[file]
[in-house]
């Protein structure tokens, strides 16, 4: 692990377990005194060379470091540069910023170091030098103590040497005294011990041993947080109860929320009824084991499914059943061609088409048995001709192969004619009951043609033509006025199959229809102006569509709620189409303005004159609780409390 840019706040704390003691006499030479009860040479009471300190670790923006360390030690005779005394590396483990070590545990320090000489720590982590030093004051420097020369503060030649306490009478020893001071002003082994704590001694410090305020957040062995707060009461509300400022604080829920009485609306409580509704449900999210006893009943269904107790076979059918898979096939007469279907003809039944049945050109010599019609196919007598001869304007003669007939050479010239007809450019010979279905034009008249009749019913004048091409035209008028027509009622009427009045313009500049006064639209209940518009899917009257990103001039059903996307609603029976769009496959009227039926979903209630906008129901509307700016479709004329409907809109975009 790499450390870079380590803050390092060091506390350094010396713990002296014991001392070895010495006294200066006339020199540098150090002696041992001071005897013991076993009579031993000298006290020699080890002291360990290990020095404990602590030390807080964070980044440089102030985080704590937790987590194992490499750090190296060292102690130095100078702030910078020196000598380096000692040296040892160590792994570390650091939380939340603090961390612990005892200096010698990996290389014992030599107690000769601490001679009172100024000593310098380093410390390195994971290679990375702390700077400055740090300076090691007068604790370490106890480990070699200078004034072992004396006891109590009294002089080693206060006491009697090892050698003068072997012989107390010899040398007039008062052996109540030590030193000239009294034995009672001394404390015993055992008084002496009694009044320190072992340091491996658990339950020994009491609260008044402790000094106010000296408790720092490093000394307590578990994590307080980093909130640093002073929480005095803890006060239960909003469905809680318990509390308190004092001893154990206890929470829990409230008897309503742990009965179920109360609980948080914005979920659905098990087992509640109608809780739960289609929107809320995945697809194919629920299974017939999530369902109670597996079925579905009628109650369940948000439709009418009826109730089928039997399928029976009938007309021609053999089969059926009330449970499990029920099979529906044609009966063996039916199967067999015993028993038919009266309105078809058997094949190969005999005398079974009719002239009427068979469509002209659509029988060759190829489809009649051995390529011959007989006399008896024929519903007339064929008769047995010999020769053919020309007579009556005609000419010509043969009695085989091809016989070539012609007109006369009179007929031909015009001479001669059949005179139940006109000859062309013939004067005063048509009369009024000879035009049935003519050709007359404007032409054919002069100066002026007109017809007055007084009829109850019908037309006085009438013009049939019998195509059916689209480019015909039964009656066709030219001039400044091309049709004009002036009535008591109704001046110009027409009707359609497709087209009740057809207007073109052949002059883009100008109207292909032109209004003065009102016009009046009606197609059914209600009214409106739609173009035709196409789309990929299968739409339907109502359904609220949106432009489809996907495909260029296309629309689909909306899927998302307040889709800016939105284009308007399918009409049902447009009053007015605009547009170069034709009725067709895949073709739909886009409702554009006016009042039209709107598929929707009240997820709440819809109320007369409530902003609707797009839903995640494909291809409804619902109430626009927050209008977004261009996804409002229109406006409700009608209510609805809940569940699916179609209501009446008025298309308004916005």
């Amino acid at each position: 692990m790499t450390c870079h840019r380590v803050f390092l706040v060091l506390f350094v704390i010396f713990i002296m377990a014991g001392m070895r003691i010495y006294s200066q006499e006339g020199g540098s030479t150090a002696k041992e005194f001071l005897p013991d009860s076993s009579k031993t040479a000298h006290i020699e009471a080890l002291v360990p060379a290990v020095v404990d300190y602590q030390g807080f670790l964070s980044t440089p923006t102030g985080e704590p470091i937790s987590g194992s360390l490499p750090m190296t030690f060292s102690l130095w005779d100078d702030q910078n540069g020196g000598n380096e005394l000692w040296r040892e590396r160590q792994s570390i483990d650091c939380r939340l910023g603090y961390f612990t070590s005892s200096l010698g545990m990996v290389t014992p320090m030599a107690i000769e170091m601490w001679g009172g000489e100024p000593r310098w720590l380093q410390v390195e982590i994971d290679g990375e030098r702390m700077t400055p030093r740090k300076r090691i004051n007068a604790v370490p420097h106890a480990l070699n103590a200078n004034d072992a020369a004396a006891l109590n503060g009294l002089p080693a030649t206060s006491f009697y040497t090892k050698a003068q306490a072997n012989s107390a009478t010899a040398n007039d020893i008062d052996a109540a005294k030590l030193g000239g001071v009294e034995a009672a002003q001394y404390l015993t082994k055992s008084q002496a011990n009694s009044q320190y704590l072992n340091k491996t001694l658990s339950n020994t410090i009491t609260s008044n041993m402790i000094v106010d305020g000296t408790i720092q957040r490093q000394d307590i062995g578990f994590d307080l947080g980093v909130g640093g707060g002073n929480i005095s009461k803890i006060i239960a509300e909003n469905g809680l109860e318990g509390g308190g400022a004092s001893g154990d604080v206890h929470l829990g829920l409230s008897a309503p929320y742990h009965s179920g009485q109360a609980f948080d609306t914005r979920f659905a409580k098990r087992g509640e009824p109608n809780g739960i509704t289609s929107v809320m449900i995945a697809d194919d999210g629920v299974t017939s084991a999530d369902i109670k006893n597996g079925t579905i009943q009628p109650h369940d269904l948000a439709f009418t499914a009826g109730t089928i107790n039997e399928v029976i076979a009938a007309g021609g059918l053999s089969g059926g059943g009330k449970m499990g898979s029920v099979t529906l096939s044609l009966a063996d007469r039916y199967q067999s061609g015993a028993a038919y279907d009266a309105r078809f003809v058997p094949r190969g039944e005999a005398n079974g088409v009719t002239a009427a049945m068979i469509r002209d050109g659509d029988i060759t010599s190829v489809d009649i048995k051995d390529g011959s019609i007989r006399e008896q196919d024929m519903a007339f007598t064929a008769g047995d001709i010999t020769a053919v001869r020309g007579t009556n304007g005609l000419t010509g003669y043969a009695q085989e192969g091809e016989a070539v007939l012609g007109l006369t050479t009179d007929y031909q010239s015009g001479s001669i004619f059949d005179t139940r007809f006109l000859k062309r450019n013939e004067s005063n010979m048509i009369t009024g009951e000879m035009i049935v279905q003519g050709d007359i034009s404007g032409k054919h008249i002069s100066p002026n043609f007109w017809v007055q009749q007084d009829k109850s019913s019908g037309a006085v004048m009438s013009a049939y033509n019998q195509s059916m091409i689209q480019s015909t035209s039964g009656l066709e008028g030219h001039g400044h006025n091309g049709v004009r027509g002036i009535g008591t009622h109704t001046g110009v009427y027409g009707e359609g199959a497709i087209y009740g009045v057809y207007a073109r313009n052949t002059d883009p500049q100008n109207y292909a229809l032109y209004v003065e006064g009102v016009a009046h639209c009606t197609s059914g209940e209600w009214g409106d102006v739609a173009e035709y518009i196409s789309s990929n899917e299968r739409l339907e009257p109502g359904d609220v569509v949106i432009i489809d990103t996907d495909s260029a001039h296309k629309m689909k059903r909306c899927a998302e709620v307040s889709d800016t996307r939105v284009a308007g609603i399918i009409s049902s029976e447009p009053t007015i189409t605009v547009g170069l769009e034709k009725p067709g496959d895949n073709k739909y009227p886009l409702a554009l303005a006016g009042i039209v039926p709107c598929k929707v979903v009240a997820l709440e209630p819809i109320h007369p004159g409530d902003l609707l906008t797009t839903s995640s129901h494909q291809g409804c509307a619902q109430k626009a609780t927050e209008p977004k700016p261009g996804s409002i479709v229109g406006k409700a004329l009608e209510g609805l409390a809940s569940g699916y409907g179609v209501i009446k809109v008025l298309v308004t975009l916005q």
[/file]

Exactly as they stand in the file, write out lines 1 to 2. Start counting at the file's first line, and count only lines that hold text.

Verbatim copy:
[in-house]
């Protein structure tokens, strides 16, 4: 692990377990005194060379470091540069910023170091030098103590040497005294011990041993947080109860929320009824084991499914059943061609088409048995001709192969004619009951043609033509006025199959229809102006569509709620189409303005004159609780409390 840019706040704390003691006499030479009860040479009471300190670790923006360390030690005779005394590396483990070590545990320090000489720590982590030093004051420097020369503060030649306490009478020893001071002003082994704590001694410090305020957040062995707060009461509300400022604080829920009485609306409580509704449900999210006893009943269904107790076979059918898979096939007469279907003809039944049945050109010599019609196919007598001869304007003669007939050479010239007809450019010979279905034009008249009749019913004048091409035209008028027509009622009427009045313009500049006064639209209940518009899917009257990103001039059903996307609603029976769009496959009227039926979903209630906008129901509307700016479709004329409907809109975009 790499450390870079380590803050390092060091506390350094010396713990002296014991001392070895010495006294200066006339020199540098150090002696041992001071005897013991076993009579031993000298006290020699080890002291360990290990020095404990602590030390807080964070980044440089102030985080704590937790987590194992490499750090190296060292102690130095100078702030910078020196000598380096000692040296040892160590792994570390650091939380939340603090961390612990005892200096010698990996290389014992030599107690000769601490001679009172100024000593310098380093410390390195994971290679990375702390700077400055740090300076090691007068604790370490106890480990070699200078004034072992004396006891109590009294002089080693206060006491009697090892050698003068072997012989107390010899040398007039008062052996109540030590030193000239009294034995009672001394404390015993055992008084002496009694009044320190072992340091491996658990339950020994009491609260008044402790000094106010000296408790720092490093000394307590578990994590307080980093909130640093002073929480005095803890006060239960909003469905809680318990509390308190004092001893154990206890929470829990409230008897309503742990009965179920109360609980948080914005979920659905098990087992509640109608809780739960289609929107809320995945697809194919629920299974017939999530369902109670597996079925579905009628109650369940948000439709009418009826109730089928039997399928029976009938007309021609053999089969059926009330449970499990029920099979529906044609009966063996039916199967067999015993028993038919009266309105078809058997094949190969005999005398079974009719002239009427068979469509002209659509029988060759190829489809009649051995390529011959007989006399008896024929519903007339064929008769047995010999020769053919020309007579009556005609000419010509043969009695085989091809016989070539012609007109006369009179007929031909015009001479001669059949005179139940006109000859062309013939004067005063048509009369009024000879035009049935003519050709007359404007032409054919002069100066002026007109017809007055007084009829109850019908037309006085009438013009049939019998195509059916689209480019015909039964009656066709030219001039400044091309049709004009002036009535008591109704001046110009027409009707359609497709087209009740057809207007073109052949002059883009100008109207292909032109209004003065009102016009009046009606197609059914209600009214409106739609173009035709196409789309990929299968739409339907109502359904609220949106432009489809996907495909260029296309629309689909909306899927998302307040889709800016939105284009308007399918009409049902447009009053007015605009547009170069034709009725067709895949073709739909886009409702554009006016009042039209709107598929929707009240997820709440819809109320007369409530902003609707797009839903995640494909291809409804619902109430626009927050209008977004261009996804409002229109406006409700009608209510609805809940569940699916179609209501009446008025298309308004916005």